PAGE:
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026 – Ian Freed – 5 Reasons Why Bamboo Learning Fascinates Me

Hello and welcome back to Future Ear. The last time I sat down to mix an episode and write one of these posts was back at the beginning of March, right as it was becoming apparent that our world was on the brink of dramatic change due to COVID-19. Since that time, I paused the podcast as our new reality set in, with the plan to resume once it felt more appropriate.

Today, I am very excited to re-launch the podcast and share my episode with Ian Freed, CEO of Bamboo Learning. Bamboo represents an array of different educational-based skills geared toward children. Skills include Bamboo Math, Bamboo Luminaries (history), Bamboo Books (reading and writing), and Bamboo Music. In addition, Bamboo generates analytics for parents to monitor their child’s progress.

There are essentially five reasons why I consider Bamboo Learning one of the most interesting companies to keep an eye on in the burgeoning Alexa ecosystem.

  1. Deep Domain Knowledge & Subject Matter Expertise: Prior to launching Bamboo, Ian had a 12 year career at Amazon, leading multiple device businesses, including the Alexa device team at the onset of its launch. Combining Ian’s deep expertise with the Alexa platform, and his co-founder, Irina’s expertise in education, the two have fused their knowledge trees together to form Bamboo.
  2. “Alexa as a Broad-Based Computing Platform” – As you listen to Ian speak, you’ll quickly realize that the aspirations for Bamboo are so much bigger than a simple set of Alexa skills. Ian’s view, which is one that I share as well, is that voice assistant platforms (like Alexa) offer an entirely new computing platform in which new types of applications can be built on top of. Bamboo is on the forefront of pushing the boundaries, as evidenced by the increasing length of the average user session that Bamboo’s skills are garnering.
  3. Kids, Parents and Teachers – One of the most striking things about voice technology adoption, is that some of the strongest adoption is occurring on the two ends of the age spectrum: older adults and children. Platforms like Alexa are age-agnostic and accessible across all ages. While these skills are specifically intended for children, the analytics that are generated by Bamboo can help to better inform parents which subjects their children excel or need some help with. In addition, as Ian points out, parents could even pass along some of the insight garnered from the skills to the child’s teacher at the start of the new school year.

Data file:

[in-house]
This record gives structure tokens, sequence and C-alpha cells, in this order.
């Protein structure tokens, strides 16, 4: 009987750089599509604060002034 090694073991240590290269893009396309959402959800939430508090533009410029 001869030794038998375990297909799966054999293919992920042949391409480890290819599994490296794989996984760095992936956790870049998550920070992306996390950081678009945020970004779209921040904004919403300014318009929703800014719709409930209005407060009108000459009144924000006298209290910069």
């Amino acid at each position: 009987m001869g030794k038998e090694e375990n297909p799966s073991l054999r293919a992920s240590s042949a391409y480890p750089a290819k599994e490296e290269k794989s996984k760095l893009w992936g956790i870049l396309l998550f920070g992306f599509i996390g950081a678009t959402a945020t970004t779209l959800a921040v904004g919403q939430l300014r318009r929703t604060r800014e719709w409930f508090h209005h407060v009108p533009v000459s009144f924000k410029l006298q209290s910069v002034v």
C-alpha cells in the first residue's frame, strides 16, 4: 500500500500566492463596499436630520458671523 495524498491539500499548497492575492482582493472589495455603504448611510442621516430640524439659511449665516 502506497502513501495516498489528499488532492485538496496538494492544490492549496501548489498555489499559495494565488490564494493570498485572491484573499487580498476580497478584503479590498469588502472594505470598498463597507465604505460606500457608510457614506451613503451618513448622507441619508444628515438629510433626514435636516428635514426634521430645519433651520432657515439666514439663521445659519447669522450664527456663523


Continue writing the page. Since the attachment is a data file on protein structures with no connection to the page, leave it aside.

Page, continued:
4. Multi-modal – The thing that fascinates me most about multi-modal voice experiences is that by bridging the old modality with the new, an entirely new subset of experiences are born. For Bamboo, being able to visualize the math problems or read along during the reading course are critical to the user experience. I’m not sure Bamboo is nearly as viable as it is without the multi-modal component, which dramatically enhances the output by the voice assistant.
  5. Monetization – The final reason I find Bamboo such a promising company within the voice assistant ecosystem is due to its path toward monetization. As Ian mentions, the vast majority of Bamboo’s properties are free today, but after speaking with him, it’s clear that the company could easily begin to bake in tiers, both on the learning side and also with the analytics side. I believe Bamboo will establish a solid foundation of users, and then slowly implement more premium features that will appeal to its earliest users.

It’s the combination of these five reasons why I believe Bamboo Learning is one of the, “must watch,” companies within the voice ecosystem.

-Thanks for Reading-

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